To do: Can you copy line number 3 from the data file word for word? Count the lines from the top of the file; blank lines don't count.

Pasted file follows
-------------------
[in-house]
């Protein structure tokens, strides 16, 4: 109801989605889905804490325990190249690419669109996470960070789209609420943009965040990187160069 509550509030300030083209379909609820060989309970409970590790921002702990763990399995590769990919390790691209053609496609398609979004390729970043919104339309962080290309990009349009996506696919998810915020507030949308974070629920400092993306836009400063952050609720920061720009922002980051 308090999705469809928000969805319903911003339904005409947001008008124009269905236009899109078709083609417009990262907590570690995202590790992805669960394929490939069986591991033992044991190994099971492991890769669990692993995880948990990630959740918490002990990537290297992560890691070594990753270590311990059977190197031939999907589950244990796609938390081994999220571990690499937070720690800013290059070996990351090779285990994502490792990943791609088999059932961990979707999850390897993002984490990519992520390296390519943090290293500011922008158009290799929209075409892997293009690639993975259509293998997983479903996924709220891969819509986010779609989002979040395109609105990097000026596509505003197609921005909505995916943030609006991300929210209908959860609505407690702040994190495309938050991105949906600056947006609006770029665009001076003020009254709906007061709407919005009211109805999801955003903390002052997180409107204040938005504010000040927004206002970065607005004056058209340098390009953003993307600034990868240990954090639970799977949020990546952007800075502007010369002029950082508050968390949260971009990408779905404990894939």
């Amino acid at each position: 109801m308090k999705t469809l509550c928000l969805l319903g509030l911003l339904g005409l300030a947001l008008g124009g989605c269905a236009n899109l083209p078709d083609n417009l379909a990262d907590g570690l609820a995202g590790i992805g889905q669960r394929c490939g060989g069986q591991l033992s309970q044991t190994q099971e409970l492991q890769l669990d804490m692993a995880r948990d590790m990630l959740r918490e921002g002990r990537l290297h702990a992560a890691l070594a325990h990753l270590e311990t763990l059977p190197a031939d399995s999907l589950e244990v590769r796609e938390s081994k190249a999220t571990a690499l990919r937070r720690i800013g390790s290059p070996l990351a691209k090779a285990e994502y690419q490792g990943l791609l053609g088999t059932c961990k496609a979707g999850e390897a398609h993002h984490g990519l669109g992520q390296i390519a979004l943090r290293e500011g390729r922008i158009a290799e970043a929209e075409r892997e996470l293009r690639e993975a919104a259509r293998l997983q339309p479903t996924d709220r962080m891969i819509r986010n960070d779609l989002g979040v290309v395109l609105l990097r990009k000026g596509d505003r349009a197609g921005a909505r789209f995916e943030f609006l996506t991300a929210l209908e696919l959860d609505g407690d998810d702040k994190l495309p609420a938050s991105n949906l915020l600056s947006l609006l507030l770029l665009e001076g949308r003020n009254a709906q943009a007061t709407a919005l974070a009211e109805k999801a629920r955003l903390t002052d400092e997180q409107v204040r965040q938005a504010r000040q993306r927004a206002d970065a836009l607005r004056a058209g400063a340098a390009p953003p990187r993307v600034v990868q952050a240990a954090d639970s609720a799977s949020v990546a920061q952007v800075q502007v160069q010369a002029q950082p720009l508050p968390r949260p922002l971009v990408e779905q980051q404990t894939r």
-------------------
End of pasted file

């Amino acid at each position: 109801m308090k999705t469809l509550c928000l969805l319903g509030l911003l339904g005409l300030a947001l008008g124009g989605c269905a236009n899109l083209p078709d083609n417009l379909a990262d907590g570690l609820a995202g590790i992805g889905q669960r394929c490939g060989g069986q591991l033992s309970q044991t190994q099971e409970l492991q890769l669990d804490m692993a995880r948990d590790m990630l959740r918490e921002g002990r990537l290297h702990a992560a890691l070594a325990h990753l270590e311990t763990l059977p190197a031939d399995s999907l589950e244990v590769r796609e938390s081994k190249a999220t571990a690499l990919r937070r720690i800013g390790s290059p070996l990351a691209k090779a285990e994502y690419q490792g990943l791609l053609g088999t059932c961990k496609a979707g999850e390897a398609h993002h984490g990519l669109g992520q390296i390519a979004l943090r290293e500011g390729r922008i158009a290799e970043a929209e075409r892997e996470l293009r690639e993975a919104a259509r293998l997983q339309p479903t996924d709220r962080m891969i819509r986010n960070d779609l989002g979040v290309v395109l609105l990097r990009k000026g596509d505003r349009a197609g921005a909505r789209f995916e943030f609006l996506t991300a929210l209908e696919l959860d609505g407690d998810d702040k994190l495309p609420a938050s991105n949906l915020l600056s947006l609006l507030l770029l665009e001076g949308r003020n009254a709906q943009a007061t709407a919005l974070a009211e109805k999801a629920r955003l903390t002052d400092e997180q409107v204040r965040q938005a504010r000040q993306r927004a206002d970065a836009l607005r004056a058209g400063a340098a390009p953003p990187r993307v600034v990868q952050a240990a954090d639970s609720a799977s949020v990546a920061q952007v800075q502007v160069q010369a002029q950082p720009l508050p968390r949260p922002l971009v990408e779905q980051q404990t894939r």